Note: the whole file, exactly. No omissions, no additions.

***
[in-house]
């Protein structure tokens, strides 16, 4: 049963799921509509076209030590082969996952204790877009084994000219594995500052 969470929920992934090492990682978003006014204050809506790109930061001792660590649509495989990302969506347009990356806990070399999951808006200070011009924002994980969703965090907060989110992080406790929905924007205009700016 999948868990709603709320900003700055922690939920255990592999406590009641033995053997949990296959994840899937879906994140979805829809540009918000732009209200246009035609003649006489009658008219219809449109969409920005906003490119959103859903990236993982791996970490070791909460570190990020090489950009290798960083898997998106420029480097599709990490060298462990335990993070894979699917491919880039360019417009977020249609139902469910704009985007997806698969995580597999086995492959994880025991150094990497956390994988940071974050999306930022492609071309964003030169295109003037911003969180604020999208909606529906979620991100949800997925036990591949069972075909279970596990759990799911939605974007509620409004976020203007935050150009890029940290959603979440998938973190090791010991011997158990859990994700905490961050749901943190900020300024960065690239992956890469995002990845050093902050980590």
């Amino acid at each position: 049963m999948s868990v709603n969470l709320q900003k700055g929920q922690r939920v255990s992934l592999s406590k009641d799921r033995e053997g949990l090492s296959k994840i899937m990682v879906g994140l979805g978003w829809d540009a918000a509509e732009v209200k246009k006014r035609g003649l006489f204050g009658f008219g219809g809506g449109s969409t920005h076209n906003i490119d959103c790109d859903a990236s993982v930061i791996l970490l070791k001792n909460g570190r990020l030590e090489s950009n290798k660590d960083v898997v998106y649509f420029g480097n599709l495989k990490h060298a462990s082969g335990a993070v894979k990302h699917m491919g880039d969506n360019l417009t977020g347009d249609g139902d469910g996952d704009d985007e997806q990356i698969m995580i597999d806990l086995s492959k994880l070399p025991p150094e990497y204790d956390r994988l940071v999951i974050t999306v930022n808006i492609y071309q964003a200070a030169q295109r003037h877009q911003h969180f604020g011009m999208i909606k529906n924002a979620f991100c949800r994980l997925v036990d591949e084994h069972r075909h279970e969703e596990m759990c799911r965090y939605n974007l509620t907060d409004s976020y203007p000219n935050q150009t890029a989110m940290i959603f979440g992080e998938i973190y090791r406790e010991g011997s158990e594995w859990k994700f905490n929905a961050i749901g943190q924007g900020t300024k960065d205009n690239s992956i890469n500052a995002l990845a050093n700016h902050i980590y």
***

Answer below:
[in-house]
């Protein structure tokens, strides 16, 4: 049963799921509509076209030590082969996952204790877009084994000219594995500052 969470929920992934090492990682978003006014204050809506790109930061001792660590649509495989990302969506347009990356806990070399999951808006200070011009924002994980969703965090907060989110992080406790929905924007205009700016 999948868990709603709320900003700055922690939920255990592999406590009641033995053997949990296959994840899937879906994140979805829809540009918000732009209200246009035609003649006489009658008219219809449109969409920005906003490119959103859903990236993982791996970490070791909460570190990020090489950009290798960083898997998106420029480097599709990490060298462990335990993070894979699917491919880039360019417009977020249609139902469910704009985007997806698969995580597999086995492959994880025991150094990497956390994988940071974050999306930022492609071309964003030169295109003037911003969180604020999208909606529906979620991100949800997925036990591949069972075909279970596990759990799911939605974007509620409004976020203007935050150009890029940290959603979440998938973190090791010991011997158990859990994700905490961050749901943190900020300024960065690239992956890469995002990845050093902050980590």
């Amino acid at each position: 049963m999948s868990v709603n969470l709320q900003k700055g929920q922690r939920v255990s992934l592999s406590k009641d799921r033995e053997g949990l090492s296959k994840i899937m990682v879906g994140l979805g978003w829809d540009a918000a509509e732009v209200k246009k006014r035609g003649l006489f204050g009658f008219g219809g809506g449109s969409t920005h076209n906003i490119d959103c790109d859903a990236s993982v930061i791996l970490l070791k001792n909460g570190r990020l030590e090489s950009n290798k660590d960083v898997v998106y649509f420029g480097n599709l495989k990490h060298a462990s082969g335990a993070v894979k990302h699917m491919g880039d969506n360019l417009t977020g347009d249609g139902d469910g996952d704009d985007e997806q990356i698969m995580i597999d806990l086995s492959k994880l070399p025991p150094e990497y204790d956390r994988l940071v999951i974050t999306v930022n808006i492609y071309q964003a200070a030169q295109r003037h877009q911003h969180f604020g011009m999208i909606k529906n924002a979620f991100c949800r994980l997925v036990d591949e084994h069972r075909h279970e969703e596990m759990c799911r965090y939605n974007l509620t907060d409004s976020y203007p000219n935050q150009t890029a989110m940290i959603f979440g992080e998938i973190y090791r406790e010991g011997s158990e594995w859990k994700f905490n929905a961050i749901g943190q924007g900020t300024k960065d205009n690239s992956i890469n500052a995002l990845a050093n700016h902050i980590y």